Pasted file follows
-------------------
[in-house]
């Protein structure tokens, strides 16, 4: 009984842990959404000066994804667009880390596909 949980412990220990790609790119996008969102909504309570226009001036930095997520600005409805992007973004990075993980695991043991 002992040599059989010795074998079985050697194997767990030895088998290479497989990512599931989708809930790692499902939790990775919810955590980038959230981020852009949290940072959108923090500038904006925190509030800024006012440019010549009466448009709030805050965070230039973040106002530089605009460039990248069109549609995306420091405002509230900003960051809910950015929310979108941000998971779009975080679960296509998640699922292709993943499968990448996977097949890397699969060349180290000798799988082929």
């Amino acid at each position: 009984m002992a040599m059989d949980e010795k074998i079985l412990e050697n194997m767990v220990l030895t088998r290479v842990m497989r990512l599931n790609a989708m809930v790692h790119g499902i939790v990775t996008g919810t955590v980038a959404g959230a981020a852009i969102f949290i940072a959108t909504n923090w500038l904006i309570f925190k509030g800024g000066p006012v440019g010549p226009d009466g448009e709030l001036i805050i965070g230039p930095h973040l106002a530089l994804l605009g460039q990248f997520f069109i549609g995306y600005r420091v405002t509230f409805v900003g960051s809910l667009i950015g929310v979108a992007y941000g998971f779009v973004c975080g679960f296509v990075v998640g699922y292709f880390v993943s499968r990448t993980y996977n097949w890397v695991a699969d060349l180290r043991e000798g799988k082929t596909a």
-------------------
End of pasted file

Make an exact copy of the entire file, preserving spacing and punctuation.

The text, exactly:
[in-house]
């Protein structure tokens, strides 16, 4: 009984842990959404000066994804667009880390596909 949980412990220990790609790119996008969102909504309570226009001036930095997520600005409805992007973004990075993980695991043991 002992040599059989010795074998079985050697194997767990030895088998290479497989990512599931989708809930790692499902939790990775919810955590980038959230981020852009949290940072959108923090500038904006925190509030800024006012440019010549009466448009709030805050965070230039973040106002530089605009460039990248069109549609995306420091405002509230900003960051809910950015929310979108941000998971779009975080679960296509998640699922292709993943499968990448996977097949890397699969060349180290000798799988082929």
């Amino acid at each position: 009984m002992a040599m059989d949980e010795k074998i079985l412990e050697n194997m767990v220990l030895t088998r290479v842990m497989r990512l599931n790609a989708m809930v790692h790119g499902i939790v990775t996008g919810t955590v980038a959404g959230a981020a852009i969102f949290i940072a959108t909504n923090w500038l904006i309570f925190k509030g800024g000066p006012v440019g010549p226009d009466g448009e709030l001036i805050i965070g230039p930095h973040l106002a530089l994804l605009g460039q990248f997520f069109i549609g995306y600005r420091v405002t509230f409805v900003g960051s809910l667009i950015g929310v979108a992007y941000g998971f779009v973004c975080g679960f296509v990075v998640g699922y292709f880390v993943s499968r990448t993980y996977n097949w890397v695991a699969d060349l180290r043991e000798g799988k082929t596909a």